The Connected Car Effect

The connected car ecosystem will bring the winning OEM the following benefits:

Customer Retention: Lifelong relationships with customers build around the cloud, and happy customers who love their stunning in-car user experience.

Higher Sales: Vehicles that are uniquely differentiated via connected features will attract customers from a wide variety of demographics. The connected car ecosystem also provides the winner with the groundwork around which future additional revenue streams will be found.

Greater Margins: Mechanically, all cars are quite good nowadays. They’re all pretty reliable and drive pretty well, so in this respect the mechanical dimension of car performance is more or less commoditized. To improve pricing power requires brand differentiation by the OEM’s and if you’re not doing this via the mechanical aspects of your vehicle lineup then it makes sense that you would look to connectivity, software, and the overall customer experience.

Application Platforms: Designing connected experiences for the vehicle from the ground up opens up lots of interesting opportunities that either are not as viable if starting with the smartphone, or are vastly improved when integrated tightly into the vehicle. For example, MyBoxMan is a social shipping community that has been shown along with the new FordSync3. It’s a crowd-sourced shipping app that allows you to deliver packages if you’re driving around town, or to send packages cheaper and faster than regular mail. The potential for this application platform approach to grow for automotive brands is really interesting and big potential game changer. It’s also why I believe that, ultimately, Apple Car Play and Android Auto are provisional solutions and that auto brands do not want to give this away, whether they know it now or not.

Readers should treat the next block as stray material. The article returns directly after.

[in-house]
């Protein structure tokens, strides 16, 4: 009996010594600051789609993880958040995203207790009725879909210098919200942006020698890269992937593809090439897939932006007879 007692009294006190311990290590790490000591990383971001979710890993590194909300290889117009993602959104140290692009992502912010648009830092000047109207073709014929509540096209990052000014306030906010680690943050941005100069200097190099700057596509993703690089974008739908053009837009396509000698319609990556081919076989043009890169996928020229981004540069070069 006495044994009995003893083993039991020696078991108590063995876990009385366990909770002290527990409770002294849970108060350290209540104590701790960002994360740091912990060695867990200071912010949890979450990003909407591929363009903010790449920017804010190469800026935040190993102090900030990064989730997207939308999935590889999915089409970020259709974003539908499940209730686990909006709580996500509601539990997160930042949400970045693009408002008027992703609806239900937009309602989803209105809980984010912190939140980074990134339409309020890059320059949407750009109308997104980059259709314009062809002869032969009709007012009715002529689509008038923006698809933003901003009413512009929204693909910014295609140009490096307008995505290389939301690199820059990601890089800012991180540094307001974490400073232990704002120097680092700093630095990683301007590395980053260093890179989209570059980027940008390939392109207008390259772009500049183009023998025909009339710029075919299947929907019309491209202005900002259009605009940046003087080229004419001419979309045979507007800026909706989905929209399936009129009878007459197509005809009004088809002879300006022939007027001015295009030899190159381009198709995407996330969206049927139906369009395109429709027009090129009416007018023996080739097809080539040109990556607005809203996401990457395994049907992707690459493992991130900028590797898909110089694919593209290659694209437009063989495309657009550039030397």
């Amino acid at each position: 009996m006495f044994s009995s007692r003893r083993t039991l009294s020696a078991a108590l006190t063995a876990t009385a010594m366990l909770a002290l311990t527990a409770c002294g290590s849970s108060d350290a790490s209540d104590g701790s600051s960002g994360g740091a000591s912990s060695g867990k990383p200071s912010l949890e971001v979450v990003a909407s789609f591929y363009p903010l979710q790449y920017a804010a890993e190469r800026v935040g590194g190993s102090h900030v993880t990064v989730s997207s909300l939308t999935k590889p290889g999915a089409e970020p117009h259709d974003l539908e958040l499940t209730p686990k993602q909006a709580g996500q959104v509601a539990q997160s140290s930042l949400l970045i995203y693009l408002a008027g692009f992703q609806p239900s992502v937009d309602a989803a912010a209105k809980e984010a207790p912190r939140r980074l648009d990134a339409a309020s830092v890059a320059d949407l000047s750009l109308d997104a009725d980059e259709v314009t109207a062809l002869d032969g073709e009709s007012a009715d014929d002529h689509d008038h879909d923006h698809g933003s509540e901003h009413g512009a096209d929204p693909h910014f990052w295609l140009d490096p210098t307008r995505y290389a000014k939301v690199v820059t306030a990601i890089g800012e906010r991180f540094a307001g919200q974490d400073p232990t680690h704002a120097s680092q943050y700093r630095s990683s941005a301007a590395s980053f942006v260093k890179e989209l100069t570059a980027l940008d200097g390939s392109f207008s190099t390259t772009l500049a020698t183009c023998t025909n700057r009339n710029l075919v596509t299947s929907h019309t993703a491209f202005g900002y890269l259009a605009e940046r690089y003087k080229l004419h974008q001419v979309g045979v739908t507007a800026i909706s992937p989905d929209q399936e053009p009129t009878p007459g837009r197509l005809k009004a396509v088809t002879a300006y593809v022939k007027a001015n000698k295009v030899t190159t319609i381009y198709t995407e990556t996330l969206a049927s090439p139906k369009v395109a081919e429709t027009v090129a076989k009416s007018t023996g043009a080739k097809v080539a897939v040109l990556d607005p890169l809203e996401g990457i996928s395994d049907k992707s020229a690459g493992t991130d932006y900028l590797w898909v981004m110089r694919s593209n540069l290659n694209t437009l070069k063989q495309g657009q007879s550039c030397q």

Connecting the Dots

Automotive brands are in a time of great change. New players (e.g, Google, Apple, Samsung, etc.) are displacing incumbents (Continental, Visteon, Garmin, Delphi, etc.). The opportunities are huge for doing things differently, but it’s a matter of choices about what to do and what not to do. It’s about what you, as the automotive brand, want to be in the 21st century versus what you were in the 20th.

Ford is already out in front of this new future by assimilating lessons learned from the last 16 years of consumer electronics, mobile, and cloud services, and experimenting with how to apply it to their business. Other automakers need to understand how to frame their strategy and where to invest in their connected customer experience.

Automakers already have an entrenched advantage and control in areas such as diagnostics and maintenance, emergency and safety, and intelligent driving. The battle ground is going to be over the areas of: productivity, information services, traffic and navigation, and infotainment. Mobility eCommerce might be the biggest prize of all, given all of the payment touch points a typical driver has during the course of their day.

Allen Smith, Vice President of CX & Head of Innovation at DMI International

Tags: automotive internet of things IoT